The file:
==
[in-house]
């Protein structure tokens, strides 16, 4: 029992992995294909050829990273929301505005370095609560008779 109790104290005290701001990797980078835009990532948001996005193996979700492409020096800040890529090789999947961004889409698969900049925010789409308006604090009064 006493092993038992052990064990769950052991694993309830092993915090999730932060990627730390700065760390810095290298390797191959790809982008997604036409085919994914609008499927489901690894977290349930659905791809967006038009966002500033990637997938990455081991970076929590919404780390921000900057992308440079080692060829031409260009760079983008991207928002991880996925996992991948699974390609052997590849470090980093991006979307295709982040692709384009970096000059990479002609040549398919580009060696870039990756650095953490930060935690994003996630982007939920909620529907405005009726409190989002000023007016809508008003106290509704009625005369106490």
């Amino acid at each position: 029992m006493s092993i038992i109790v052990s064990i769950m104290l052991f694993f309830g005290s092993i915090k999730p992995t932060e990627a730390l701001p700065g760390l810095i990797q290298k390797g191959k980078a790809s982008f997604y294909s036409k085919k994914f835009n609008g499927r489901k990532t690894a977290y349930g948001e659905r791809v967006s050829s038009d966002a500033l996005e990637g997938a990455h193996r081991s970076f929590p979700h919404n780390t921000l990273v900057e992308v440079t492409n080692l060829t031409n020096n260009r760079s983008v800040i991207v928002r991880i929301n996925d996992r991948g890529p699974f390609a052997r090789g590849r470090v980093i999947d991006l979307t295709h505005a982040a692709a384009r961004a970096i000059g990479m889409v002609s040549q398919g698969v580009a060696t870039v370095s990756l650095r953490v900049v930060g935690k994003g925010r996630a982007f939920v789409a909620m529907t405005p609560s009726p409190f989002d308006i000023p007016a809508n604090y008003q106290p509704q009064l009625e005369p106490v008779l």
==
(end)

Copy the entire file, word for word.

[in-house]
């Protein structure tokens, strides 16, 4: 029992992995294909050829990273929301505005370095609560008779 109790104290005290701001990797980078835009990532948001996005193996979700492409020096800040890529090789999947961004889409698969900049925010789409308006604090009064 006493092993038992052990064990769950052991694993309830092993915090999730932060990627730390700065760390810095290298390797191959790809982008997604036409085919994914609008499927489901690894977290349930659905791809967006038009966002500033990637997938990455081991970076929590919404780390921000900057992308440079080692060829031409260009760079983008991207928002991880996925996992991948699974390609052997590849470090980093991006979307295709982040692709384009970096000059990479002609040549398919580009060696870039990756650095953490930060935690994003996630982007939920909620529907405005009726409190989002000023007016809508008003106290509704009625005369106490």
């Amino acid at each position: 029992m006493s092993i038992i109790v052990s064990i769950m104290l052991f694993f309830g005290s092993i915090k999730p992995t932060e990627a730390l701001p700065g760390l810095i990797q290298k390797g191959k980078a790809s982008f997604y294909s036409k085919k994914f835009n609008g499927r489901k990532t690894a977290y349930g948001e659905r791809v967006s050829s038009d966002a500033l996005e990637g997938a990455h193996r081991s970076f929590p979700h919404n780390t921000l990273v900057e992308v440079t492409n080692l060829t031409n020096n260009r760079s983008v800040i991207v928002r991880i929301n996925d996992r991948g890529p699974f390609a052997r090789g590849r470090v980093i999947d991006l979307t295709h505005a982040a692709a384009r961004a970096i000059g990479m889409v002609s040549q398919g698969v580009a060696t870039v370095s990756l650095r953490v900049v930060g935690k994003g925010r996630a982007f939920v789409a909620m529907t405005p609560s009726p409190f989002d308006i000023p007016a809508n604090y008003q106290p509704q009064l009625e005369p106490v008779l």